and as was the custom in those days he walked,
The only thing which he carried was a large buf-falo
robe. It was very hot, as it was in midsummer
when he started on his journey.
As he was nearing a river bank he saw a fox sit-ting
there. When he reached the river he began to talk to the fox
for quite a while, and then he again started on his journey.
When he was quite a distance from the river he came to a large
rock, and he began to talk to the rock. The rays of the sun were
beating on the rock and the Indian thought he would give the robe
to the rock as a present to protect it from the scorching rays of the
summer sun. He gave the robe to the rock and he again resumed
his journey.
He had not gone very far from the rock when he again met the
same fox and began talking to him. In the distance could be seen
black, heavy clouds and he knew that there was going to be a severe
storm. He wished for his robe to protect him from the storm and
he finally made up his mind to take it back from the rock.
He told the fox to go after it and the fox did so. The rock
was very unwilling to give up the present given to him by the In-dian.
The fox took the robe in spite of the rock’s protests and
carried it to the Indian.
The Indian could see off in the distance that something black
was coming. He thought it was a cloud and did not hurry but
took his time.
The next time he looked back he saw that it was the rock which
was following him. He looked around for a hiding place and saw
a cave where the fox lived. He ran into the hole, but it was too
late as the rock had seen him. The rock rolled up to the mouth
of the cave and the man was suffocated.
This should teach us a lesson that whatever we give away we
should not take back and be “an Indian giver,” as they say.

February 1913 RED MAN 

Elected Indian Fair Committee for Feb. 12th, 1913, for the Calumet District Cheyennes are Herbert Walker and Joe Miguel. Alternatives are Howling Hawk and Victor Bushy Head.
Signatures of Cheyennes are: Little Chief, (his mark); Man on the Cloud or Riding on Cloud, (nephew of Man on Cloud from the Watonga District), (his mark); High Chief; Frank Hill; Robert White Eye, ( his mark); Mack Haag; Hugh Antelope; Doc Hill; and C.M. Wicks.
Kingfisher District Cheyennes are Buffalo Meat and Joe Yellow Eyes.
Alternatives are Andrew Tasso and Max Van Horn.
Signatures are Albert Red Nose; Sampson Kelly; Clark Starr; Raymond Buffalo Meat; Philip Cook; Sampson Lame Bull; Harry Hauser; Sioux Left Hand, (his mark); Medicine Bear, (his mark); Sore Head, (his mark); Stump Horn; Clark Starr; Orin Turtle; and John W. Block.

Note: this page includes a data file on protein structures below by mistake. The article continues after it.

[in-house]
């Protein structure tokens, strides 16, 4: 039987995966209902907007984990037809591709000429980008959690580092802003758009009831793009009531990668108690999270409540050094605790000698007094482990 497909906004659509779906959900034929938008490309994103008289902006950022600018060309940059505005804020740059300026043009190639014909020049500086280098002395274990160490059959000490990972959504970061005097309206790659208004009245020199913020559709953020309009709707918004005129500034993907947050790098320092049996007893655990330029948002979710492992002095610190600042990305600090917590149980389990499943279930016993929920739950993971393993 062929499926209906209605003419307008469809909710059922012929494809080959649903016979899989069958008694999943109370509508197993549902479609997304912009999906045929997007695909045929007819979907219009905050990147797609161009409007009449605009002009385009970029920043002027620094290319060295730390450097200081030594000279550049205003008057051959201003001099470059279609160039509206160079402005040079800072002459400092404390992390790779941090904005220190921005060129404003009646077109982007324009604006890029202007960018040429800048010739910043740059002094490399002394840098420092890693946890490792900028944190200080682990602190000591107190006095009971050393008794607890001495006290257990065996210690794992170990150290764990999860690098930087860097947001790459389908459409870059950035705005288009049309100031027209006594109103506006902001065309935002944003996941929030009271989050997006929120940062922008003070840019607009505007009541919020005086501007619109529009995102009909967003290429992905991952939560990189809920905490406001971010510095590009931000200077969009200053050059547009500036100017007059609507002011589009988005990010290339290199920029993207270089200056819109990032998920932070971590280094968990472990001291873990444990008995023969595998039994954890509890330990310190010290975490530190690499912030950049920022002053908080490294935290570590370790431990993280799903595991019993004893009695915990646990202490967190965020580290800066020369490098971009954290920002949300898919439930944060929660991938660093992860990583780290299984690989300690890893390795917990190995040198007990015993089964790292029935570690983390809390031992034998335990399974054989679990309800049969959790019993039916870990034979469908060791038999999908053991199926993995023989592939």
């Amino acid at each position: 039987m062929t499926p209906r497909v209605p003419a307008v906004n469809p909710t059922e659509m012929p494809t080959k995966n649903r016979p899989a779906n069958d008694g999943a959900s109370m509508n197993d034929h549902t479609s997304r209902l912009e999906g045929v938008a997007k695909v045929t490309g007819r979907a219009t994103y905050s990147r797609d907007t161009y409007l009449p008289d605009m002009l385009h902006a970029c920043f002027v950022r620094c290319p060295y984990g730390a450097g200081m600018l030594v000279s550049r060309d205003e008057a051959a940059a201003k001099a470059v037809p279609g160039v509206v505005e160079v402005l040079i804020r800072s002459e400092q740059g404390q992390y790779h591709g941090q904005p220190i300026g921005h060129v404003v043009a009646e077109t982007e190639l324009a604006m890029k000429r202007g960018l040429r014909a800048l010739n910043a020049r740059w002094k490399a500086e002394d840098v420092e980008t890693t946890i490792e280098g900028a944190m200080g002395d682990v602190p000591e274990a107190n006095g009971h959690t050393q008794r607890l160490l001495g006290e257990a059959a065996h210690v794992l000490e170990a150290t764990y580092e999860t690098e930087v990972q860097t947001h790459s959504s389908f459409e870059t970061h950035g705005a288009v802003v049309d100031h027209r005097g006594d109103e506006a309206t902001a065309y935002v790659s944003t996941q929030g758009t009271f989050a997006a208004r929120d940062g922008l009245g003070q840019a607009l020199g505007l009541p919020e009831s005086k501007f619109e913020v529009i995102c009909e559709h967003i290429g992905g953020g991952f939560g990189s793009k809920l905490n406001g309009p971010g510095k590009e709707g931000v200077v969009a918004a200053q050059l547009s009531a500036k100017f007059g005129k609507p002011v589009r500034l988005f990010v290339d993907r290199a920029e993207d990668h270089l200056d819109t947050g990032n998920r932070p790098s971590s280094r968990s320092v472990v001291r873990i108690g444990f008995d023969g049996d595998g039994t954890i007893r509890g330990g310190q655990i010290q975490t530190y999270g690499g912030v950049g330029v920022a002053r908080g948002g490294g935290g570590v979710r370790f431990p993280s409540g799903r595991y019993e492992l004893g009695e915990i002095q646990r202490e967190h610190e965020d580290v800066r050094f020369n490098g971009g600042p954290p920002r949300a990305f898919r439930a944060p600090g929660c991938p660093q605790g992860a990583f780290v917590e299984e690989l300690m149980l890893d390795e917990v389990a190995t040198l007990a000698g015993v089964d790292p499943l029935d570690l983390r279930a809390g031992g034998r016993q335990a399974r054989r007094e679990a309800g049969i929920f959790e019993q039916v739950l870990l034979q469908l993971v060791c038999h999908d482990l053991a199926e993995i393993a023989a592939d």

Text Copyright (c) 2005 John Sipe Collection, Sipe Cheyenne Collection, Indian Fairs Section.

‘The Y. W. C. A. . .
Interesting and instructive talks on
“The Ten Commandments in Daily
Life,” were given by the members
of the Y. W. C. A. last Sunday even-
The meeting was led by Rose Snow,
who spoke on the first and second
Comm~andments, - treatinmgm of--‘4true
worship. ” Rose Lyons took the
the third, speaking of the “habit of
profanity and the use of slang.”
Ella Fox, Stella Bradley, Jennie Ross
and, Anna Hauser each gave some
practical thoughts on the other Com-
IMrs. Meyer reviewed- an address
on this subject given at the State
Conference.of the Y. We. C. A. She
compared the Commandments with
the Beatitudes, and her -application
of the teaching to our every day lives
was most helpful.
Leila Waterman sang one of the
girls’ favorite hymns.

March 7, 1913 ARROW

Association Meeting Led by Seniors.
The members of the Seniqr Class
had charge of the Union Meeting of
the Y. M. and Y. W. C. A. last Sun-
day evening. Fred Sickles was the
leader, the Bible was read by Sylvia
Moon, and a prayer offered by Wil-
liam Garlow. Harrison Smith spoke
on the testing of life which results
in character; Ann a Hauser gave
soine reeollqctions of Y. W. C. A.
work, and Peter Eastman spoke of
the value and influence of the Asso-
ciation here in school. i‘hen fol-
~~~~lowed a beautiful solo, “Calvary,”
by Leila Waterman. Cora Elm gave
some thoughts on the 121st Psalm-
called the “Threshold Psalm”-and
Francis Eastman told of religious
work among the Dakota Indians. A
poem called “A Soli.tary Way,” was
read by Lida Wheelock, and Leila
Waterman and Estella Bradley. sang
as a duet the hymn “That Beautiful,
Land. ” William Garlow gave an
impressive talk on “Obedience, ”
which he said-was the foundation of
all strength and virtue.
At the close the leader called on
Mr. Friedman, and he responded
with a brief address to the members
of the Senior Class which showed his
deep interest in their future success
and welfare, ‘and which contained
many helpful thoughts to be
remembered. _

Anna Hauser, Thamar Dupuis, an’d
Lida Wheelock w‘e r e the dinner
guests of Miss Lewis at the Teacher’s
Club last Sunday.

March 28, 1913 ARROW

March--lndepewdtmce _____________________ _ ________ Band
Invocation ____________ Rev. Geo. D. Gossard, D. D.
(President of Lebanon Valley College,
Annville, Pa.1
Salutatory .._..._.._.______.._.............. Anna Hauser
Overture-Light Cavalrz/.: Band
Descriptive Talk-Farming at School and
at Home __._...._____ _ _____ _ .________ Peter Eastman
Se1ection’Ezcerpt.s from Operas . . ..__....___
________ Chorus and Band
Demonstration and Talk - Sanitation in
Indian Homes ___________ _ _____ Francis Pambrun
A Twilight Meditation--After Vespers.....
. . . . . . . . . . . . . . . . . . .._...................... Mandolin Club
Descriptive Talk-&wing...Lida 0. Wheelock
Violin Solo--The Son of the Puszta (Keler-
Bela) _______.._ _.____._ . . . .._._ __.__ ..___ Fred Cm-din
Demonstration and Talk-Home Building .
_____... Joseph H. Broker
Song-On with Carltile ______... School and Band
Address and Presentation of Diplomas...... ~. __..____ Hon. F. H. Abbott